I'm going to really date and embarrass myself here, but it's worth it for the sake of your encouragement. The approach of our son's landmark birthday brought me back to remembering the TV series, "James at 15/16." A favorite of mine in the late 1970's when I was in junior high, this drama shared the awkward and conflicted coming of age of a teen boy emblematic of the era. James always seem to have a good heart, but often did the wrong things in any given situation.
Charles at 16 is anything BUT "James at 16." Although his life has followed a drama all its own, there has been great encouragement and growth born out of that drama. Much better decisions have been made by Charlie, largely because of the God who has had a hand on his life from day one.
Reflecting back on 16 years of raising a son with a severe bleeding disorder and subsequent anxiety, I can smile realizing that the Lord has lifted us out of so many pits along the way. There were times when things seemed so dark, we doubted that things would ever get better. Machinations of the future frightened and overwhelmed us.
Will it always be like this?
Will he ever be able to live on his own?
Will the trauma ever dwindle?
Will there ever be some semblance of "normal" here?
On our son's 16th birthday, we can answer all of those questions with hopeful perspective. That unshakable peace in our core has been nurtured and developed over these years. Here's how God has done it:
- Being faithful to His word in our home -- Speaking Scripture into our son's life, praying with and for him, has been a solid floor under us when we feel like we are in free fall. God tells us that His word is "living and active," and "accomplishes the purposes for which it is sent forth." That is solid Truth that we can stake our lives on.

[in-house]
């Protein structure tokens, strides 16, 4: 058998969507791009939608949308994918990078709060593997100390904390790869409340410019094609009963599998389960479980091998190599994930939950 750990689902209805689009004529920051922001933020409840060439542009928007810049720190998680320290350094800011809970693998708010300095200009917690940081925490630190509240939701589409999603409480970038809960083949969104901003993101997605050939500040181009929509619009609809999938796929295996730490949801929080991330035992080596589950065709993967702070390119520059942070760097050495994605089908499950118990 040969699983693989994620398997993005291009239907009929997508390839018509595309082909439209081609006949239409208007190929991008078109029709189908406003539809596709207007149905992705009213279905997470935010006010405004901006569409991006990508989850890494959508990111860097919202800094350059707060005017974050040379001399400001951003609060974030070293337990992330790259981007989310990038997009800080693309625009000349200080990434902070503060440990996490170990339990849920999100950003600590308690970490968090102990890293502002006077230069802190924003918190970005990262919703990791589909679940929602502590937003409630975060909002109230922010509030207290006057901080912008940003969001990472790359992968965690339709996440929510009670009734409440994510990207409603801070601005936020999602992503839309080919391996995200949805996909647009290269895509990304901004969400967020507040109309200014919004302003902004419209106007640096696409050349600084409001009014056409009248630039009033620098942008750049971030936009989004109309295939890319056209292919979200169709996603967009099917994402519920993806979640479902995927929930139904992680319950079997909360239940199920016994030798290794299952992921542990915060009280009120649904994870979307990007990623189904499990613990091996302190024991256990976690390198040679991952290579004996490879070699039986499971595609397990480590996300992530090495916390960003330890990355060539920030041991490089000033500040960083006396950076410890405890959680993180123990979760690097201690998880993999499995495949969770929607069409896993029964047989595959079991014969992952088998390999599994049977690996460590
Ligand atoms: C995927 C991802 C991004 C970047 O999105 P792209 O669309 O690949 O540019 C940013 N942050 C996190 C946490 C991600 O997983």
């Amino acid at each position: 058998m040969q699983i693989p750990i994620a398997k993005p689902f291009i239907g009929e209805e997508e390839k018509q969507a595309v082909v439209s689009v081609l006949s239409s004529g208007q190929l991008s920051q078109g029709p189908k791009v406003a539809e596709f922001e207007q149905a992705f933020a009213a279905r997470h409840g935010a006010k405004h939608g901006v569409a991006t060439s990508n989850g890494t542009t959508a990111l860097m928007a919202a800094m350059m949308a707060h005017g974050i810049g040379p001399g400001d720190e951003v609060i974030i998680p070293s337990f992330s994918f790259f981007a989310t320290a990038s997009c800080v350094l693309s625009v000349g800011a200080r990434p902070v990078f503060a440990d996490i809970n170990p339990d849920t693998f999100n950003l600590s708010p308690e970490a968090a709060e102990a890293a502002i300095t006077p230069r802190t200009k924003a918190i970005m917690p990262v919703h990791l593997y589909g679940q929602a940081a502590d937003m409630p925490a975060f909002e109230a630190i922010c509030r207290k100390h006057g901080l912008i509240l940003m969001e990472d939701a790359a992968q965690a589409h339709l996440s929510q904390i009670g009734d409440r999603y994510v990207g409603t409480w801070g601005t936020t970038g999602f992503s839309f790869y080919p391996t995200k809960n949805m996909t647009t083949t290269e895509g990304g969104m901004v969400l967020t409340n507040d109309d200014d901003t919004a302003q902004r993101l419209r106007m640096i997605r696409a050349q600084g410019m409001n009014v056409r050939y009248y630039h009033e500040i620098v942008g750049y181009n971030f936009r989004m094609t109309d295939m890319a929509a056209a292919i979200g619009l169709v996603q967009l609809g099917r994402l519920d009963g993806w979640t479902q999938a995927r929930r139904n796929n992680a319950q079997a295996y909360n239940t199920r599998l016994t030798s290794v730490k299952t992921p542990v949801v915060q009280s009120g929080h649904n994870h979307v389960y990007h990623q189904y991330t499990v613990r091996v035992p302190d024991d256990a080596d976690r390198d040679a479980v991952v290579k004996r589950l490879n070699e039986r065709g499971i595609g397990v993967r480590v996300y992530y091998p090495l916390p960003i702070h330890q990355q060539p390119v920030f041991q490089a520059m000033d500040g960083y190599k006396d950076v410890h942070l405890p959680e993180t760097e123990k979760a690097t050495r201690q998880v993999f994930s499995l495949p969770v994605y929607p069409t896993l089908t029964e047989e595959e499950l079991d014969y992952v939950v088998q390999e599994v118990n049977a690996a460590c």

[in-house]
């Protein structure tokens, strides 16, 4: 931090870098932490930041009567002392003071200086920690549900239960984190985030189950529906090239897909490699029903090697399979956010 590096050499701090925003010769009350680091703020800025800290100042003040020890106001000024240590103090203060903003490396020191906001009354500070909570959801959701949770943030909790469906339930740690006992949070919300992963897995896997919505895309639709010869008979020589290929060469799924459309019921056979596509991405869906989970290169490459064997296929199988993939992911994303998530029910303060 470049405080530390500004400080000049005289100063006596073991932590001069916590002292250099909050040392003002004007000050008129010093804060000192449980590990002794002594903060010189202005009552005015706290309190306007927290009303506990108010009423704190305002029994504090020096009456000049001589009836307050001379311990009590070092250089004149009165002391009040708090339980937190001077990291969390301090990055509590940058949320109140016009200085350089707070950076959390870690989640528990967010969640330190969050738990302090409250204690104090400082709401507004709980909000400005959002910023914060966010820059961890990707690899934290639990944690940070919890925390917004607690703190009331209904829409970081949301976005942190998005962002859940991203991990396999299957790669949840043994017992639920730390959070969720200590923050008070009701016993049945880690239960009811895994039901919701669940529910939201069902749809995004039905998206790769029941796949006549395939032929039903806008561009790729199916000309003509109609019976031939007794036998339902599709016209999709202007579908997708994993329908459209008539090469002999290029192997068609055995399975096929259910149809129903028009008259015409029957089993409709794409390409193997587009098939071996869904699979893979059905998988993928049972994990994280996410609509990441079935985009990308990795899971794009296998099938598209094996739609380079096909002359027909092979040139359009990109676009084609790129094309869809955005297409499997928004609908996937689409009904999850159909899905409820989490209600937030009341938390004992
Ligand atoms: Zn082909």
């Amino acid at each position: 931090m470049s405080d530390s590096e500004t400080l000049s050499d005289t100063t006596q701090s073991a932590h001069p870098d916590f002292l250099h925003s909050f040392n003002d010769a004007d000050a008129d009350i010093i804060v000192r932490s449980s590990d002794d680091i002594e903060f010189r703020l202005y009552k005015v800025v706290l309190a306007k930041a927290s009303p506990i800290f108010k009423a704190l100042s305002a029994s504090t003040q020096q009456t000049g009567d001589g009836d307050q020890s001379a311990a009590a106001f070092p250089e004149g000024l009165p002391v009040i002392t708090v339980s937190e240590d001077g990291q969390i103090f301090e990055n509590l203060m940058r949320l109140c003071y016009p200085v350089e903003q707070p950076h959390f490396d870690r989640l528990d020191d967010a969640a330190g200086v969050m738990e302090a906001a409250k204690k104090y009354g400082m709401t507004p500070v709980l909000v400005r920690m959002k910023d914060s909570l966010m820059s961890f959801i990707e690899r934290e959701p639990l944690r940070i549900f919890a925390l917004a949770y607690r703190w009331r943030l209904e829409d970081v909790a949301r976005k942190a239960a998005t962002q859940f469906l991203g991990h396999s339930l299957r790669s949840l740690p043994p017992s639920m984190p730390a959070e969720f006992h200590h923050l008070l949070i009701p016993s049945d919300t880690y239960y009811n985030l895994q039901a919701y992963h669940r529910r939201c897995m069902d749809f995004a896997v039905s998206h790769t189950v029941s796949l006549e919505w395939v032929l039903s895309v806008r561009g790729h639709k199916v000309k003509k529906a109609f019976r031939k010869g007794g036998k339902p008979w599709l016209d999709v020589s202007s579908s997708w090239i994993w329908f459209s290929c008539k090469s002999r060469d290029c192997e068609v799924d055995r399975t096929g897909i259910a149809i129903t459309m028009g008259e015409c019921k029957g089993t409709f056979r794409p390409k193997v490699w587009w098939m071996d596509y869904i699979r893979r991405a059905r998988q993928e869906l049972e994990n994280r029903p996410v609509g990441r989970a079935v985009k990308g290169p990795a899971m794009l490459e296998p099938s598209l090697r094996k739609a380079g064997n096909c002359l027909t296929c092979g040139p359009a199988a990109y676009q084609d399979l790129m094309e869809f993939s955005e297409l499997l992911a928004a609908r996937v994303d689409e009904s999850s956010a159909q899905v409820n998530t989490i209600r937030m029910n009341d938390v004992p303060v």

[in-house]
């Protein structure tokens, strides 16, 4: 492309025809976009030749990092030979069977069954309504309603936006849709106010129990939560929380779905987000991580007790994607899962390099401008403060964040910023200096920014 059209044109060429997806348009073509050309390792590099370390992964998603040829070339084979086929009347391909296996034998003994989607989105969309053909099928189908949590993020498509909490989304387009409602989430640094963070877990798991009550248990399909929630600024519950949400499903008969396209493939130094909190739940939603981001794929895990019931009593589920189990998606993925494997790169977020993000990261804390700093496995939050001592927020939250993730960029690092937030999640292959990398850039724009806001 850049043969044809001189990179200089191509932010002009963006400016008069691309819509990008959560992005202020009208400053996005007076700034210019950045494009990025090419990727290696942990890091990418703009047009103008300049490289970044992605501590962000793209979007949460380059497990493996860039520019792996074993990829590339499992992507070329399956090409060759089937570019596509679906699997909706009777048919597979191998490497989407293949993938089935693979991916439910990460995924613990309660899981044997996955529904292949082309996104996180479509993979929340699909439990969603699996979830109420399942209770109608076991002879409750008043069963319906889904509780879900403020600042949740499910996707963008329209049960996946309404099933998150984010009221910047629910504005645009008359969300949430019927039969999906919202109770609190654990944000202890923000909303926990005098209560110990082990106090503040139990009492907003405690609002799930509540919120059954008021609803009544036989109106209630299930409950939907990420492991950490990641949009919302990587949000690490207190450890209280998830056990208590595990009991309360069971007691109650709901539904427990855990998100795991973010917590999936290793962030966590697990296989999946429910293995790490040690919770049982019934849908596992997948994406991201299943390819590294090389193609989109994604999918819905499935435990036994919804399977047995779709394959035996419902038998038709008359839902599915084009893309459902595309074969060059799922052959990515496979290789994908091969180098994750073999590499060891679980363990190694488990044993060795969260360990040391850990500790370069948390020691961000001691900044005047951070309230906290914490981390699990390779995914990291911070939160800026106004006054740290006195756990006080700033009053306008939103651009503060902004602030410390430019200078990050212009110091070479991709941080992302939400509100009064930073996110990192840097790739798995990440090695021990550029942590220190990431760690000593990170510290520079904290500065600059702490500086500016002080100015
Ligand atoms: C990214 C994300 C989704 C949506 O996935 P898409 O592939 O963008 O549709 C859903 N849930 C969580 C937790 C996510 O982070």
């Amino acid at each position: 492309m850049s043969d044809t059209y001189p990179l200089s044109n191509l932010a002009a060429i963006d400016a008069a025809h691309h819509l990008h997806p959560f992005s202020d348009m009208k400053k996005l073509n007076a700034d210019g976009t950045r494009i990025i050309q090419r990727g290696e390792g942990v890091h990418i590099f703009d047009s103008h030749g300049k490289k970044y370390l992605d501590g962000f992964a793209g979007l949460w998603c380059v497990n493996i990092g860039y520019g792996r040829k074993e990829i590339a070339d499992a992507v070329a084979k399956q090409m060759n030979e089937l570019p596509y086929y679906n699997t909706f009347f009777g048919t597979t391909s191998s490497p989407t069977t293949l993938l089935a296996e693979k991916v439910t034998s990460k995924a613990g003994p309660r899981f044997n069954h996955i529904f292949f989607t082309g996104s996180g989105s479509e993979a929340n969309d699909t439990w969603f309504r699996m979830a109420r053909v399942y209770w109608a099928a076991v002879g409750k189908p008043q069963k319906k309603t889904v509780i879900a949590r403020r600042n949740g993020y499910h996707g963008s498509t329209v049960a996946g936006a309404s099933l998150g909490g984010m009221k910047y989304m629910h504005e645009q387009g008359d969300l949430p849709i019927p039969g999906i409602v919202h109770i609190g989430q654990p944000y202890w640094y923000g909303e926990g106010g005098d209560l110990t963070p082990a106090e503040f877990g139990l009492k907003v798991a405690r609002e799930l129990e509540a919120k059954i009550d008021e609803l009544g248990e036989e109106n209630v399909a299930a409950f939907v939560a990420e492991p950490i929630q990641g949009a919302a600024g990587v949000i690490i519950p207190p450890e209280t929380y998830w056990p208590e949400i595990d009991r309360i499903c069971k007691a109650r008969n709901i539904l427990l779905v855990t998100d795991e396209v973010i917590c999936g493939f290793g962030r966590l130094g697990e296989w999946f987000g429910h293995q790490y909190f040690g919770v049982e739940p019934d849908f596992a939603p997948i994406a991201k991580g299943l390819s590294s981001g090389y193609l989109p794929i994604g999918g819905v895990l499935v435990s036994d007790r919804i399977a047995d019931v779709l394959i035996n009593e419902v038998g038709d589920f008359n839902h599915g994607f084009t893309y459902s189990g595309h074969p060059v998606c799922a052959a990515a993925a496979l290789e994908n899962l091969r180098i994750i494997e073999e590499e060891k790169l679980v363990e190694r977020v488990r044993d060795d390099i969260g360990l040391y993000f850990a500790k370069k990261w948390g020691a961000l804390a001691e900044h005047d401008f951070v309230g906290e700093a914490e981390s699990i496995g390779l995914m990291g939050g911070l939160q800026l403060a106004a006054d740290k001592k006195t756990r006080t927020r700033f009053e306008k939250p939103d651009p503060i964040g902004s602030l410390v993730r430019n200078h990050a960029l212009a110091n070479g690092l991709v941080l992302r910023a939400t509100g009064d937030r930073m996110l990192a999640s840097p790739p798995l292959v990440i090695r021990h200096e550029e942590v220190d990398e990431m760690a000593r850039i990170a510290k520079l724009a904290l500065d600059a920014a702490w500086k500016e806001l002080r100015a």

- Helping us push through the hard things -- In a pain-avoidant culture, it has been essential that we train both ourselves and our son in the skill of feeling the emotional pain and doing things anyway. This means that sometimes we need to watch our son suffer when we would rather not. In the era of the "helicopter parent," it has become counter-cultural to allow him to suffer natural consequences of bad decisions or be denied things he thinks he is entitled to. It hasn't been easy, but there is no substitute for the kind of growth this creates. Without the Holy Spirit fortifying us, we wouldn't have had the strength to do this.
- Fostering transparency with relevant issues and self-care -- While it can feel more palatable to shelter our kids from these difficulties, it has again offered powerful growth to allow our son to honestly know all the facts and get involved in his own health care decisions. Now we find ourselves astonished that a guy of only 16 years old can tell his doctor that he doesn't want to use certain products because of bioethical concerns he has.
- Holding him to certain standards -- We are not the typical parents for the overachiever community in which we live. Our only requirement for all of our children academically has always been just to do their very best. When he has been a slacker or tried to use his hemophilia as an excuse, we have called him on it. Additionally, our expectation has been that he will behave as a gentleman in both the ways he interacts generally and the way he treats those of the opposite gender specifically. This has meant calling him out when he swears like a sailor and training him in the dying art of etiquette like holding doors for ladies. It may be old fashioned, but it has set him apart from his peers in really positive ways.